Stop the clock!

A bin man arrived at my house last week to pick up an old television.  Unfortunately they had got the address wrong; it was my neighbour’s television they wanted.  He didn’t pop next door to pick it up; he jumped back in his very large lorry and drove off. His instructions were that if the address was wrong he was to return to the depot, apparently not doing so would have affected his target.  By coming back empty-handed he could legitimately claim that he was sent to the wrong place and that shouldn’t be counted against his average time to collect target.

Not picking up the rubbish you were sent to get is fine, provided you are quick about it.  Incidentally I saw him again the next day, but next door.

Clean up your figures

Instead of resolving customer issues, prioritise all of them and ignore or close the small ones.

Here is an e-mail that I received whilst I was working for local government:

From: Gary *****

Sent: 21 May 2010 09:35

To: James Lawther

Subject: Fault Call [Scanned]

Hi James

We are currently changing our helpdesk system and I am going through any old outstanding faults. You logged call ref 323214, regarding a memory problem when copying a chart. Could you let me know if this is still a problem?

Thanks

Gary *****

IT Support Analyst

Ext *****

Gary was a lovely man, but he was busy closing cases so his performance looked good.  Nobody ever came to fix my PC’s memory.  They were too busy worrying about their target.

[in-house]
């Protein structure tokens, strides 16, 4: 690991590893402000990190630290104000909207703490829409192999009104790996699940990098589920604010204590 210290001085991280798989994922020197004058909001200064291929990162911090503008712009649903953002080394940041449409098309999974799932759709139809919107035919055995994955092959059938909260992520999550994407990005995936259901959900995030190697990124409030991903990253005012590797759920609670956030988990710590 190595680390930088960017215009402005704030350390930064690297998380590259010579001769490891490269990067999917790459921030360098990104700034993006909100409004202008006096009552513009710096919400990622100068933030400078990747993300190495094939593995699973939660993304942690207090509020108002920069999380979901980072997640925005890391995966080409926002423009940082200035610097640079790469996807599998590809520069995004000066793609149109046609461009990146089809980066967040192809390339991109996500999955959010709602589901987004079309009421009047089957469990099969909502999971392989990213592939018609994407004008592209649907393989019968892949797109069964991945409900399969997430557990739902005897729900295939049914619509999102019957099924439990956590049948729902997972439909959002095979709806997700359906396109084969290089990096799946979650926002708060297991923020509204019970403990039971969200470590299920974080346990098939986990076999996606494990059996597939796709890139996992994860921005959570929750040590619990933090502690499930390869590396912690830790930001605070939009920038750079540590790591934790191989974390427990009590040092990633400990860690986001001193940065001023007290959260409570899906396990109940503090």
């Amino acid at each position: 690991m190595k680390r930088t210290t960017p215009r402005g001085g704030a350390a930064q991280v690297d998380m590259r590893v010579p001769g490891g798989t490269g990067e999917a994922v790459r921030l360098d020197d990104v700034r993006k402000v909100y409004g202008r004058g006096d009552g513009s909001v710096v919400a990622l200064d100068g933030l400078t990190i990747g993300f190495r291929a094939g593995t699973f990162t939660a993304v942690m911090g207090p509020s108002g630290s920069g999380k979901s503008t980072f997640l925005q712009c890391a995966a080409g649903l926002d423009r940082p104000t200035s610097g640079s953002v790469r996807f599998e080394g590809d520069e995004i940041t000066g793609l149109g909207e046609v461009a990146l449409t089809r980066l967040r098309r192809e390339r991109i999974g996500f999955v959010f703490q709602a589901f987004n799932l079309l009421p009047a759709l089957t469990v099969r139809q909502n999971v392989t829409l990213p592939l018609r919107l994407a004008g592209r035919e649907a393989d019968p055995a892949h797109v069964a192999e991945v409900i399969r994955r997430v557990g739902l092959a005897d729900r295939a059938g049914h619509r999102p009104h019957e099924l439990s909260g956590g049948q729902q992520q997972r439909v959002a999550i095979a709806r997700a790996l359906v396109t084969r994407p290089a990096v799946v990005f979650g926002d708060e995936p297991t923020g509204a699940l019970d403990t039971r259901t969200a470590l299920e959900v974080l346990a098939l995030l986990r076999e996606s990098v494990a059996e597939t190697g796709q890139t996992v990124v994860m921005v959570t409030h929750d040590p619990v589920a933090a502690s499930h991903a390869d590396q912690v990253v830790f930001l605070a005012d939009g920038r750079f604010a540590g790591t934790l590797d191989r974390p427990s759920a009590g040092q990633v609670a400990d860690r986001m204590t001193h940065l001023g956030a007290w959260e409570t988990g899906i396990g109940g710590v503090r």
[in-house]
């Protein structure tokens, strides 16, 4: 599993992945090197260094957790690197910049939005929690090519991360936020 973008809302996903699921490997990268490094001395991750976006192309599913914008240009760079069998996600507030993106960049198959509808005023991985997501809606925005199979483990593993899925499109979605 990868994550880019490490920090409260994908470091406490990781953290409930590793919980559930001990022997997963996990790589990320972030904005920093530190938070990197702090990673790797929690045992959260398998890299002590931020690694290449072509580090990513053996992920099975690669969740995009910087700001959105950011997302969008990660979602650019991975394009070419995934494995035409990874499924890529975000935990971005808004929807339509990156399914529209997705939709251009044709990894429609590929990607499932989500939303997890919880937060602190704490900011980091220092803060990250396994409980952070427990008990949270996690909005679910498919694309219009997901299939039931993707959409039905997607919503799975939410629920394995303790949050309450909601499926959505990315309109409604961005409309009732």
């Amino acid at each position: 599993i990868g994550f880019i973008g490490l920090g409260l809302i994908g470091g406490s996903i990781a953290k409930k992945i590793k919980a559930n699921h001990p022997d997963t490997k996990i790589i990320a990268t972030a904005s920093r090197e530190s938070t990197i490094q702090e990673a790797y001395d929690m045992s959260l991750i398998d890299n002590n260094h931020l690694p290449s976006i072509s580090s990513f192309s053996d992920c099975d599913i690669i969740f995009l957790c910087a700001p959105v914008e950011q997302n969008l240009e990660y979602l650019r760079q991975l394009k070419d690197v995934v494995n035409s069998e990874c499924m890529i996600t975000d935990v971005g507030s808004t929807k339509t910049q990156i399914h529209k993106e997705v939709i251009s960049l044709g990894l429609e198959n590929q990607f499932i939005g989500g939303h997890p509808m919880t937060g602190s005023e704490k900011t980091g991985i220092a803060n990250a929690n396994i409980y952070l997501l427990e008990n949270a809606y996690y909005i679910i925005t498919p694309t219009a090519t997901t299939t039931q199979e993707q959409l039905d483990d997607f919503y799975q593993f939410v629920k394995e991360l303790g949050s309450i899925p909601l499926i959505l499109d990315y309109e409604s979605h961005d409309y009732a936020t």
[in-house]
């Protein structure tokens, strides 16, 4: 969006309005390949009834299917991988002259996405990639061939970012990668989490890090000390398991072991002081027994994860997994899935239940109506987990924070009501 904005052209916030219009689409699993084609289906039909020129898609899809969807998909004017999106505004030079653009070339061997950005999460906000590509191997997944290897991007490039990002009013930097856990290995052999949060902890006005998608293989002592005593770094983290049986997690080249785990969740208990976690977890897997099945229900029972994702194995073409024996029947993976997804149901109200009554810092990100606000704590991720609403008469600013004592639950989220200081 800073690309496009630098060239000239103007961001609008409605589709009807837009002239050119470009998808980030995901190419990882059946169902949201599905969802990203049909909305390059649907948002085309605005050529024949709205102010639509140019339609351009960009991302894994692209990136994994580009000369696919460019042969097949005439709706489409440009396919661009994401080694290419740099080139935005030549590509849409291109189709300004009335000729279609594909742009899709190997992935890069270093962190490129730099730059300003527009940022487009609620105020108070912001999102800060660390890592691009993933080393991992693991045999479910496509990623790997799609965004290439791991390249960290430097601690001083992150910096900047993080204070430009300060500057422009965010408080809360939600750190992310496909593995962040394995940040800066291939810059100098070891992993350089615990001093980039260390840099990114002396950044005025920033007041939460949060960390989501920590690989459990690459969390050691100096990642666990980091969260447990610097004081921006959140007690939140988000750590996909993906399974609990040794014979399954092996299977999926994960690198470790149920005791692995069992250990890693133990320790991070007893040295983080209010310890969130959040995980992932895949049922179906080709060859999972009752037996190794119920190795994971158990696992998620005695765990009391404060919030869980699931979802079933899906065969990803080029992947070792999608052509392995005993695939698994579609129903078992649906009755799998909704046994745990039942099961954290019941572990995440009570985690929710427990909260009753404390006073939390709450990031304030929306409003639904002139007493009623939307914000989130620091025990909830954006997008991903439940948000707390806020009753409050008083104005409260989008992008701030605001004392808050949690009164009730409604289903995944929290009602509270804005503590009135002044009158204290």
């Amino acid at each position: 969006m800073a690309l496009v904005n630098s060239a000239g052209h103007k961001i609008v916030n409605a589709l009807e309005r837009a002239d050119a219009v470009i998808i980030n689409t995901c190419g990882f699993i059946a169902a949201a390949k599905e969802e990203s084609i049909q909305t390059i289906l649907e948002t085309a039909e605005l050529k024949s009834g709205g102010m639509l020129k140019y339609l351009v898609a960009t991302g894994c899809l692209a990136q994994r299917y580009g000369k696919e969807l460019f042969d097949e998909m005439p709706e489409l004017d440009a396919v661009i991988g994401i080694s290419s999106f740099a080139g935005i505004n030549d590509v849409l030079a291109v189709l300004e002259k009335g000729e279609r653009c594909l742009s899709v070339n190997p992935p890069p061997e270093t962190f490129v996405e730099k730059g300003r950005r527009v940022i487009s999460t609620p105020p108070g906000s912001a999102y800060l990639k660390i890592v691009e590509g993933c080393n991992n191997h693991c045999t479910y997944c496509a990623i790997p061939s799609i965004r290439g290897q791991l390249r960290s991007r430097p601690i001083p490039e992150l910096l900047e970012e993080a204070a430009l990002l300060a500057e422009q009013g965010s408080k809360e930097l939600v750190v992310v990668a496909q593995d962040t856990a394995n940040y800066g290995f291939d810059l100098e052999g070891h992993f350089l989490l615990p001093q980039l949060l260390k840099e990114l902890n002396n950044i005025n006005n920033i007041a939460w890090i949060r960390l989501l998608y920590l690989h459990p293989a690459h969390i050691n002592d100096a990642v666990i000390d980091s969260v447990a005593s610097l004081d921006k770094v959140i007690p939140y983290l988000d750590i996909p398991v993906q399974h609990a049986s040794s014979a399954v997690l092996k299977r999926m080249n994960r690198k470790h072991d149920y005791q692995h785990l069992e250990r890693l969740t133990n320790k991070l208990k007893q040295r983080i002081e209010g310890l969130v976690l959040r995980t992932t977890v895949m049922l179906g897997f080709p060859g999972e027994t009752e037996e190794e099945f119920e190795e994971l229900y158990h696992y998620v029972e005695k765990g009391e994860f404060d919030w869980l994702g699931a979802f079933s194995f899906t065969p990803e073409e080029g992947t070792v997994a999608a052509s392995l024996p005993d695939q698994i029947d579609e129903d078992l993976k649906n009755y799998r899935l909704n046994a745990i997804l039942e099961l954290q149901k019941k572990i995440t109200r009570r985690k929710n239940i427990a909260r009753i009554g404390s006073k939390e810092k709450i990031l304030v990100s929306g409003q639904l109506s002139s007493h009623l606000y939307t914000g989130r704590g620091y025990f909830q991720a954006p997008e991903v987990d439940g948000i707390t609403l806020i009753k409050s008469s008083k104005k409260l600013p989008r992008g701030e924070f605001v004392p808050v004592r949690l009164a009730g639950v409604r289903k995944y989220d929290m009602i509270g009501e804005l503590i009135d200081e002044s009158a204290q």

Create a smoke screen

It isn’t just employees; managers cheat every bit as much, though usually in more subtle ways, which makes it more difficult to spot.

Does your management information come from databases?  Do you employ analysts to “mine” the data?  It’s amazing, you can slice and dice the data any which way you like; changing reports on a daily basis, creating pages and pages of beautiful graphs, comment and analysis, showing what a great job you are doing.

How many capable managers have you seen creating analytical smoke screens?  Why do they do it?  Because they are scared that they won’t hit their target, they are busy looking for excuses.  Unfortunately this behaviour doesn’t drive performance.

Kill your children

Some targets are  law.  Since 1978 China has had a One Child Policy.  The aim of the policy is to reduce population growth in the country.  The theory is that this will curtail demand for natural resources and so enable economic development.  Adherence to the target is managed by stringent financial penalties for those parents who’d like more than one child.  This target setting has, in some ways, been successful.  China’s population is now thought to be some 300 to 400 million lower than it would have been without the policy (about a 25% reduction), the jury is out on the implications for economic growth.  There have, however, been some unintended consequences:

  • Little Emperor Syndrome: spoilt children who lack social skills
  • Adopted and orphaned children
  • Infanticide

The official birth rate ratio in China in the year 2,000 (male to female) was 117:100, compared with a normal expectation of 105:100  There are something like 30 million Chinese men looking for a wife.

Accusing somebody of killing their daughter is extreme, and I have no evidence to back it up, other than the numbers.  How else do you meet a one child policy if you desperately want a son?